Reuse of individual packaging

Nothing Permanent explores the value of packaging materials and gives them another use. We imagine that a second life of packaging materials would already be integrated into the design.
Could fungal spores already be incorporated into the cavities of a film? Are the air cushions shaped more like a shoe sole instead of small knobs?
Whereas the structure of the packaging, into which the mycelium can grow, dictates a shape, nutrients present in the household can additionally cause these materials to differ in their colour, flexibility and strength.

Stefanie Putsch
project:mutual affairs

full concept text

At the beginning of the semester I tried to find a method and replacement for objects and textiles that take a very temporary roll in our daily lives. These could have anything between felt gliders, swiffer cloths or rags. Things that were often overlooked or left in a corner. They did however all have a similarity in their touch, colour and insulation capabilities to mycelium. I wanted to find out if I could grow mycelium that looked and moved the same way.

My material research started out by experimenting with the flexibility of mycelium. How can I develop a structure, that is both stable and flexible in one piece of fabric? By getting to know the way mycelium grew, I built a tool box that could hopefully let the Mycelium grow into it’s structured shape, provoking the hard and soft variety in the material.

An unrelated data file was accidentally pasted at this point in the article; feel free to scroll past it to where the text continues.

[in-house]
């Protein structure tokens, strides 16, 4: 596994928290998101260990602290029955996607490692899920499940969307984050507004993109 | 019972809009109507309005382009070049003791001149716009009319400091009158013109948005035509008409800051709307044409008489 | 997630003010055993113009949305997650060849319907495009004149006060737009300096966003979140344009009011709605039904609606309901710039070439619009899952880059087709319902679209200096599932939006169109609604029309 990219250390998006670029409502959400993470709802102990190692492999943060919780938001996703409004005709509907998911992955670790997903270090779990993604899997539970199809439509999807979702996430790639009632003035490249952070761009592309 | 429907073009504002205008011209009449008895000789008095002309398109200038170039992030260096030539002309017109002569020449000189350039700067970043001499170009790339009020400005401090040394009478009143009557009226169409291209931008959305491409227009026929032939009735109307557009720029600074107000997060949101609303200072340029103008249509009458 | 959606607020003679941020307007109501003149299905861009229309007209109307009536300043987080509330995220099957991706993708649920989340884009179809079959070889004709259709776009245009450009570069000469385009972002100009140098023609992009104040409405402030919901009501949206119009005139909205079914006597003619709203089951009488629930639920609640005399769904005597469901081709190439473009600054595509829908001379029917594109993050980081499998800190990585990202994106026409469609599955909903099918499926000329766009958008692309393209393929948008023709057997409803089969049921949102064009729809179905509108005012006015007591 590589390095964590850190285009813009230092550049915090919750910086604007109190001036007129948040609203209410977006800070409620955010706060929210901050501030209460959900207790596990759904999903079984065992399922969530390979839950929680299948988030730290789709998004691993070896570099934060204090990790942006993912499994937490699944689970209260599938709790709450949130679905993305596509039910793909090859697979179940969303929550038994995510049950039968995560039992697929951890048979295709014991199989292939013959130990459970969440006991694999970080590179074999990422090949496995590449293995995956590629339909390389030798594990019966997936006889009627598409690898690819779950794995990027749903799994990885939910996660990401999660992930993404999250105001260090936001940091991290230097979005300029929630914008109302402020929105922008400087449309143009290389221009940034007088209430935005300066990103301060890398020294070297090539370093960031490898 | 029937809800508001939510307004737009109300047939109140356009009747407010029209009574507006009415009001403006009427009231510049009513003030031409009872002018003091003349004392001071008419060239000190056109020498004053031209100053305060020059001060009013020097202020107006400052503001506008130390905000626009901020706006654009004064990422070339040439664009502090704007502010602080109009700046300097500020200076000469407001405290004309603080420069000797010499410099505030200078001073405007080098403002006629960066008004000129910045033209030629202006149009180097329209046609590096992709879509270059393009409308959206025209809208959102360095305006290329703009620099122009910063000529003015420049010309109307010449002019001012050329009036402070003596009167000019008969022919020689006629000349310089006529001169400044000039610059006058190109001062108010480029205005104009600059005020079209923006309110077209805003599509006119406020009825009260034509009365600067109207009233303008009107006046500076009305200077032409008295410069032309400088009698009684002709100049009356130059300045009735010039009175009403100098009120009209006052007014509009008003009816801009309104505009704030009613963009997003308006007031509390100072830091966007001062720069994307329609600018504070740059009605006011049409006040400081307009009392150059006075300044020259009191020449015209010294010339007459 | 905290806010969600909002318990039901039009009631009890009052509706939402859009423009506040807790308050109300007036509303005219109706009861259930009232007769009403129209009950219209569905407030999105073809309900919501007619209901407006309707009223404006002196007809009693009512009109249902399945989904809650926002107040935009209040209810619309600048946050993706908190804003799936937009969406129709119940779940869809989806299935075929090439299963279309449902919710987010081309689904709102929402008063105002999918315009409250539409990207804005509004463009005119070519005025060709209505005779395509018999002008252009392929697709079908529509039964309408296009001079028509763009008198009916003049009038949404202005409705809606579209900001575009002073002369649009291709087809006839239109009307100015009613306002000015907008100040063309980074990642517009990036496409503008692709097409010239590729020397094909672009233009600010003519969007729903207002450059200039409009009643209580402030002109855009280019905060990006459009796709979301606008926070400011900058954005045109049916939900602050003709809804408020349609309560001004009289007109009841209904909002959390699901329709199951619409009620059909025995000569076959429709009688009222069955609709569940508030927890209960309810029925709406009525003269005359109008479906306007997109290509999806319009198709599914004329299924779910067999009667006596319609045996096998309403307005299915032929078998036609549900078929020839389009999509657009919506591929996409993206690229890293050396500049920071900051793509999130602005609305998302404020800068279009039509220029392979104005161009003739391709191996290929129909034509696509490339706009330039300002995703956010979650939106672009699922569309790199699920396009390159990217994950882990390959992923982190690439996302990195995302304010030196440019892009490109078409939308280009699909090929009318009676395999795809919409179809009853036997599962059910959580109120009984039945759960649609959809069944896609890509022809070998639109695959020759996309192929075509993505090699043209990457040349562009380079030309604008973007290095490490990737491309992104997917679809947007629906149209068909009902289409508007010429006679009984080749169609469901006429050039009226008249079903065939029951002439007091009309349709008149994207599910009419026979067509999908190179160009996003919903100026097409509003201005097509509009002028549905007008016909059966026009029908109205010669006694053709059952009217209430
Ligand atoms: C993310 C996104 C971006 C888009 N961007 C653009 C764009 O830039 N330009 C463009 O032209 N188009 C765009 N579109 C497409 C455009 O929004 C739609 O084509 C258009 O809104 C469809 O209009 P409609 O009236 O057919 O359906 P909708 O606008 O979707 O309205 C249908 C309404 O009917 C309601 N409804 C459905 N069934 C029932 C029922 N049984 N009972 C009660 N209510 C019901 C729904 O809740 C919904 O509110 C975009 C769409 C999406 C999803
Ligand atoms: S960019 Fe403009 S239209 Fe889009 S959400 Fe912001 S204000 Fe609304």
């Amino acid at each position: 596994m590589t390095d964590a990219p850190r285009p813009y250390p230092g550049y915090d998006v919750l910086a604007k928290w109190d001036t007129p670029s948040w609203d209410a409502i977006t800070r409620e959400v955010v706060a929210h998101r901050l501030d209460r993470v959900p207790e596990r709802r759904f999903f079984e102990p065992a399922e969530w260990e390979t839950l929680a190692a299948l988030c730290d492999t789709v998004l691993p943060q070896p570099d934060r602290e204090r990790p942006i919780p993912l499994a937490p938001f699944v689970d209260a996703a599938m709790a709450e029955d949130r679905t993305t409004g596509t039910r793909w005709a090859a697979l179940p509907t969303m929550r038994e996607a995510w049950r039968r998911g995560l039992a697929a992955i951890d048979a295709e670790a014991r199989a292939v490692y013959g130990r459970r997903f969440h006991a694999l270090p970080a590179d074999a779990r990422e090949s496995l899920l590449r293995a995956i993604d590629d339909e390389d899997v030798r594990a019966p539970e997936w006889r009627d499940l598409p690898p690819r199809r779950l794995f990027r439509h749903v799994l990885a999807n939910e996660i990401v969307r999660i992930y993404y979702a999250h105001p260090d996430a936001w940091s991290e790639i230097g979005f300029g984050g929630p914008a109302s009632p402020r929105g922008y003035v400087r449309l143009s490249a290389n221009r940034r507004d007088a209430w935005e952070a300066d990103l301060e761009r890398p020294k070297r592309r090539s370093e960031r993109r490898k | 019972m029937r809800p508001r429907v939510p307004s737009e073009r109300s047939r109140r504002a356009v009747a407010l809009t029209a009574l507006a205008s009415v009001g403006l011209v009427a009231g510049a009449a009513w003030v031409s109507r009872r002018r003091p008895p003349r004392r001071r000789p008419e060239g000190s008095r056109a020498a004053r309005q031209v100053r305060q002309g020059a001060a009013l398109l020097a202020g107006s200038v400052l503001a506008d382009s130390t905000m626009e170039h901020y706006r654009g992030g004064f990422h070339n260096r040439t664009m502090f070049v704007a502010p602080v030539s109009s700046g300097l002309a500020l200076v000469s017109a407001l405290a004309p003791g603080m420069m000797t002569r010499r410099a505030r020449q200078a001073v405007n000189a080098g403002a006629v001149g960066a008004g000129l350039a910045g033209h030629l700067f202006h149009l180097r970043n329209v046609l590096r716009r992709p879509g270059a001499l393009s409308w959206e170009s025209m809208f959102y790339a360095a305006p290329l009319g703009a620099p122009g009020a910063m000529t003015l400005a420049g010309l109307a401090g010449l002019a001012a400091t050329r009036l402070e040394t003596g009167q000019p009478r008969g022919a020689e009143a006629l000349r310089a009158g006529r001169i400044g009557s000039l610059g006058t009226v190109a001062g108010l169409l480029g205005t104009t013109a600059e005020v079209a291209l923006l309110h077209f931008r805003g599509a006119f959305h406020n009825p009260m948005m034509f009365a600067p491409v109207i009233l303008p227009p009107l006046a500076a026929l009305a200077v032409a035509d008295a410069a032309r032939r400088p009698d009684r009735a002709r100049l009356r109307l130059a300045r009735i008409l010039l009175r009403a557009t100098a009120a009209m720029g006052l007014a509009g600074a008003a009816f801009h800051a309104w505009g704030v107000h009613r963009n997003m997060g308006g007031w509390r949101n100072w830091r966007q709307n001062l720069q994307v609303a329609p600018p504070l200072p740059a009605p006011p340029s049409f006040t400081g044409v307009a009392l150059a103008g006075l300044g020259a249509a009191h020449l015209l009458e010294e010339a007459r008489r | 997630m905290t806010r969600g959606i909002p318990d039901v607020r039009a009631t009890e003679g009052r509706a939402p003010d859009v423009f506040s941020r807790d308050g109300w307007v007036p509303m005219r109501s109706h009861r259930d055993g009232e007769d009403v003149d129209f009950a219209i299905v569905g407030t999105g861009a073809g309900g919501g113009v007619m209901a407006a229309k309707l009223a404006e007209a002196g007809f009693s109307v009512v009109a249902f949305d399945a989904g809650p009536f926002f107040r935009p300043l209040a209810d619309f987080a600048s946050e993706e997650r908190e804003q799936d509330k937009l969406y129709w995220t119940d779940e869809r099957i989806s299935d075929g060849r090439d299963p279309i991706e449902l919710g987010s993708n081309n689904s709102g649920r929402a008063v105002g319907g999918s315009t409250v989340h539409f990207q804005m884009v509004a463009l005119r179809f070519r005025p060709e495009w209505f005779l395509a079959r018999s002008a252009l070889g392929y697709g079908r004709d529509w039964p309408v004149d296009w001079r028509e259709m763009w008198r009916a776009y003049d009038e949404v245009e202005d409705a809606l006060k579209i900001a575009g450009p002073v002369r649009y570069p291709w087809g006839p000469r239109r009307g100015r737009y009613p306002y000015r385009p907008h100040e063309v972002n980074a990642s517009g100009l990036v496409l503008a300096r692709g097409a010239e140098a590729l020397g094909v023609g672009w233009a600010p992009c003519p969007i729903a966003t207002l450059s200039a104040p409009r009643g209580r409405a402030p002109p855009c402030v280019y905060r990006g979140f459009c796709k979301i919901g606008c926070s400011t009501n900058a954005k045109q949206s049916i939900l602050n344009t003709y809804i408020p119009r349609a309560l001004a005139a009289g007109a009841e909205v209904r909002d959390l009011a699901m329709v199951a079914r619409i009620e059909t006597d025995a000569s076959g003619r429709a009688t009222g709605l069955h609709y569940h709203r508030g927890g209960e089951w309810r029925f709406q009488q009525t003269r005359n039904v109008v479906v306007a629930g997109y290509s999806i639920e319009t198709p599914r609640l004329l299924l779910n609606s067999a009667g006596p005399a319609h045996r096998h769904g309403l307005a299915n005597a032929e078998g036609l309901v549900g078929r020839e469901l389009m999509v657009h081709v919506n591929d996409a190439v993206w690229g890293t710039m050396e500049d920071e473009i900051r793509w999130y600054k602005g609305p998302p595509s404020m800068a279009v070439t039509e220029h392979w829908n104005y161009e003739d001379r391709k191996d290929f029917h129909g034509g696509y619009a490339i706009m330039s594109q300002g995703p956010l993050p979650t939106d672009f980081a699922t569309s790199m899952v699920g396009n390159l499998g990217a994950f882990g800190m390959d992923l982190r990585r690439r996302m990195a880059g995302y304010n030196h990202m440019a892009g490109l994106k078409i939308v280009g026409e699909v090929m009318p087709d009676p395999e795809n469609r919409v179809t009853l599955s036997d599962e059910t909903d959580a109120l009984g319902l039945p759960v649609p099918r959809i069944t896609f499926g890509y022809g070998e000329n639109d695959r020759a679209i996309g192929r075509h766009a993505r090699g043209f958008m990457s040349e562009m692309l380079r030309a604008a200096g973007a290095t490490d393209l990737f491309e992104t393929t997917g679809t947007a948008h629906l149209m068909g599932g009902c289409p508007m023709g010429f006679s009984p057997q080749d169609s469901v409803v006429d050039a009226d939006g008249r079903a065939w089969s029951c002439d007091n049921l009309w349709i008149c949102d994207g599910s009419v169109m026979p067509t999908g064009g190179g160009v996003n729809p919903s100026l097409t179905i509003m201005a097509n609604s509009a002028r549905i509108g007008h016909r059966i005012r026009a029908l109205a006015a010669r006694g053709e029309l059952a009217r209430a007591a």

Packaging material has a similar effect in ways of being temporary. Although actually “only” noticed for securing fragile objects, their functions in protection are nevertheless quite solid and pragmatic. Without dismissing these qualities, one could imagine growing mycelium in their individual airpockets. They could even be considered as a habitat and a shaping tool for the myceliums growth. In the process, the air cushions could be additionally individualized, for easy accessibility afterwards. As the sole of a shoe, for example. Nutrients and fungal spores could be encapsulated during production and would have to be activated by the consumer. What if the shape of a Jacket could be chosen by the consumer as packaging material the consumer would only have to pour water over it, for it to grow happily. Bubble wrap films made of natural polymers would be even more interesting in terms of the recycling method. One of my intentions behind this project was to continue to incorporate already existing and quite fascinating structures into the design, but also expand the structure type of these packaging foils to give them an individualized second life.

This process does not only serve as a recycling process, but can also mean an upgrade for this quite cheap and easily produced industrial material. Here I can especially see an interest in designers, who could have a greater influence on recycling half-tools and thus ensure a second life for them.